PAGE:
Do regular financial health checks

Is your transactional account charging you a fee every month? Have you had the same mortgage for ten years? The type of home loan you established when you first bought your home might not suit your current needs. Do you have a lot of personal debt? Maxed out credit cards or a car loan? Consider topping up your mortgage or redrawing. By shifting your personal debt from the average 19-22% credit card interest rate to your home loan, you may pay less interest. If approved to keep your credit cards, drop the limit down to a lower amount.

Make your credit cards work for you

Is your credit card on a rewards program? Consider using it to pay for all of your normal expenses, stick to your budget, and pay it off in full each month. By doing this you are earning points that you can use for travel and online shopping while avoiding the interest. Maintaining and paying off your credit cards demonstrates good serviceability for future lending. Talk to your bank about your options.

Fall Down, Get Up

A surprise engagement, a friend’s birthday, the quick drink that turned into a big night out. These surprise expenses are inevitable curve-balls thrown up when we are out living our lives. Don’t punish yourself if you slip up in June. Get back on track in July.

Be sure to acknowledge the steps you’ve already taken. You’re on your way.

Remember to revisit your goals if you experience a major life event such as marriage, the birth of a child, retirement or divorce and know that there isn’t any one specific path to achieve financial health, it’s a process.

 
Haylee Read CONTRIBUTOR

Haylee Read CONTRIBUTOR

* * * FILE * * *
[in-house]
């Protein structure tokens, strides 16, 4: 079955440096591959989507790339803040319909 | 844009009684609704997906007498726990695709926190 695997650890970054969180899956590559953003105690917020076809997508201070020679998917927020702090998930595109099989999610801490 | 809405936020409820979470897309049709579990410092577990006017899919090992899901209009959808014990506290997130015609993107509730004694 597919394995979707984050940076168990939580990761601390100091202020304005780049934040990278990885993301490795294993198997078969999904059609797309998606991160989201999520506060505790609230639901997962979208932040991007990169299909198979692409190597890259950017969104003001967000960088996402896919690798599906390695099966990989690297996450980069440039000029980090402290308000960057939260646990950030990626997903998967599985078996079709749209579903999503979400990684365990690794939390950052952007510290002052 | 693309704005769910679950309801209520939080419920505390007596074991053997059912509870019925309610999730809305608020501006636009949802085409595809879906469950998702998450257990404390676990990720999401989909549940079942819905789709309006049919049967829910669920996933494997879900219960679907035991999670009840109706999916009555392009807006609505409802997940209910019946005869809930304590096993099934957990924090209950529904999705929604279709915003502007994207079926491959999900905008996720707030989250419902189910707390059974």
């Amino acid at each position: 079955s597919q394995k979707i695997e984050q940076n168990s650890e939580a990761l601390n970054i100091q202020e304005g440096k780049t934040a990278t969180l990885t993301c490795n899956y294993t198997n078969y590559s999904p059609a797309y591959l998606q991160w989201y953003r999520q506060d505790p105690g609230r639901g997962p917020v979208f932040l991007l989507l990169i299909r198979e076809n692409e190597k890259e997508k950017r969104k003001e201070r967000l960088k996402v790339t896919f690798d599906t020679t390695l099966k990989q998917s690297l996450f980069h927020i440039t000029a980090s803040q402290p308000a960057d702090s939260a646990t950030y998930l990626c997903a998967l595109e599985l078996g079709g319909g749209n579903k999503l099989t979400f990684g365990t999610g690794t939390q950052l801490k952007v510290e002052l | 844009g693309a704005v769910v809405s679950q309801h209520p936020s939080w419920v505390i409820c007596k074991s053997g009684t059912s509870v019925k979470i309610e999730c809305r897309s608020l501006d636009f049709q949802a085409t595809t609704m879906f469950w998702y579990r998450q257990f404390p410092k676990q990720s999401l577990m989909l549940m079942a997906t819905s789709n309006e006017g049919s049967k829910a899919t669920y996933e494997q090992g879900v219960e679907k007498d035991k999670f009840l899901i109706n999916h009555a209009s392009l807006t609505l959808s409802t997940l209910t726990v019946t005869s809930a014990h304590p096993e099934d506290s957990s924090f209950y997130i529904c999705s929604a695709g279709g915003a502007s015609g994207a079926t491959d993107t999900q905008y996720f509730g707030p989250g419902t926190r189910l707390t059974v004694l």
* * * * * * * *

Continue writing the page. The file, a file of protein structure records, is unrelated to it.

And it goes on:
Reasons to Start a Side Business

Battling that student loan? Trying to whittle down that credit card debt? There are so many people in debt and struggling to stay afloat. Tackling your finances is hard enough for the debt-free but having multiple elements of debt adds a whole other range of difficulty to the task.

It's the usual idea of 'decrease your expenses, increase your income' but for a lot of people, it's simply not that easy with high rent and low wages.

The solution is a side business, something you can run outside of work hours that can bring in funds on top of your standard 9-5 income (and potentially become your future career if that's what you're aiming for.)

Apart from being a way to keep you from going entirely insane, here are a few more financially oriented reasons to start a side business:

Increase your income

Working more than one job has attracted a stigma of poor decisions and poorer lifestyle and such many are loathed to take on a second or third job and complacently struggle away. It doesn't matter what you're doing (though I'm not sure you can pull off a lemonade stand at your age unless its organic, gluten free, sugar free, carb free, paleo, flavour and preservative free lemonade prepared in a commercial skitchen and meeting all qualifying food standards, but there are businesses or jobs you can create or take on to bring in additional income. The teen jobs: babysitting, housesitting, cleaning, delivering brochures, working at a fast food joint or retail store. The adult jobs: contracting your services out of hours ie mowing lawns, doing people's taxes, helping overseas companies with their IT support since your night time is their day time, selling your things, affiliate marketing etc. The entrepreneur: creating your own contracting business, selling goods, creating something out of thin air that changes the entire plain of business as we know it - do the last one, it'd be nifty.

Pay Down Debt

If you're constantly in the red, using overdrafts to pay off overdrafts or credit cards to pay bills, you're in an endless cycle of debt. If you've already tried restructuring your debt with bank loans, starting a side business allows you to chip away at it that much faster. Once the debt is gone, it's far easier to 'save for a rainy day' or for that house deposit and it'll also make it oodles easier to just get through the month without the struggle.

To Change Careers or Start a Business

If you're looking to change careers, you could be out of a job for a few months and even then, depending on their pay cycles, you could be without an income for up to a month. Similarly if you're starting a business, you'll need a lot of startup capital, even if it's not for the business specifically as you;ll have your everyday expenses to cover while you're out of work, preparing to make your millions. Having a side job helps you to make the transition a bit easier, helps you to save and can potentially become that new startup you're planning once you have the funds to put your full focus on it.